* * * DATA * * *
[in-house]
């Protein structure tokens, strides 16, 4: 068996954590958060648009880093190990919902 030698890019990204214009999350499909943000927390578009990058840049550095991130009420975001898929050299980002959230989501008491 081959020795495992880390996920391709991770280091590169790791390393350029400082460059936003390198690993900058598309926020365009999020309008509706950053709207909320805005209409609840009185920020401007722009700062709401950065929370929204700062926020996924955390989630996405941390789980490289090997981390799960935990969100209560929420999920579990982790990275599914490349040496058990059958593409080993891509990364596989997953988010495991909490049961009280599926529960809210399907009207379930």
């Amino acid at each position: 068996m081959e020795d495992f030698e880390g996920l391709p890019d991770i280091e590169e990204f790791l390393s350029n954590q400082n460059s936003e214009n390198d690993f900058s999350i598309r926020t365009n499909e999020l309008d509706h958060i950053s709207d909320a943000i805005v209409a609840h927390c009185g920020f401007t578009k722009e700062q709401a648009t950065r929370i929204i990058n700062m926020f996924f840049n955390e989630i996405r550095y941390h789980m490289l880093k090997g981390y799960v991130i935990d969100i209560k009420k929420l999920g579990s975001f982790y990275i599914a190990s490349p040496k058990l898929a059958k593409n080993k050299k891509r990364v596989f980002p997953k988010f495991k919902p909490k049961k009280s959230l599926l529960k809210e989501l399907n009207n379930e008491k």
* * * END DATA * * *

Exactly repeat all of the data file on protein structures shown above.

[in-house]
């Protein structure tokens, strides 16, 4: 068996954590958060648009880093190990919902 030698890019990204214009999350499909943000927390578009990058840049550095991130009420975001898929050299980002959230989501008491 081959020795495992880390996920391709991770280091590169790791390393350029400082460059936003390198690993900058598309926020365009999020309008509706950053709207909320805005209409609840009185920020401007722009700062709401950065929370929204700062926020996924955390989630996405941390789980490289090997981390799960935990969100209560929420999920579990982790990275599914490349040496058990059958593409080993891509990364596989997953988010495991909490049961009280599926529960809210399907009207379930």
């Amino acid at each position: 068996m081959e020795d495992f030698e880390g996920l391709p890019d991770i280091e590169e990204f790791l390393s350029n954590q400082n460059s936003e214009n390198d690993f900058s999350i598309r926020t365009n499909e999020l309008d509706h958060i950053s709207d909320a943000i805005v209409a609840h927390c009185g920020f401007t578009k722009e700062q709401a648009t950065r929370i929204i990058n700062m926020f996924f840049n955390e989630i996405r550095y941390h789980m490289l880093k090997g981390y799960v991130i935990d969100i209560k009420k929420l999920g579990s975001f982790y990275i599914a190990s490349p040496k058990l898929a059958k593409n080993k050299k891509r990364v596989f980002p997953k988010f495991k919902p909490k049961k009280s959230l599926l529960k809210e989501l399907n009207n379930e008491k």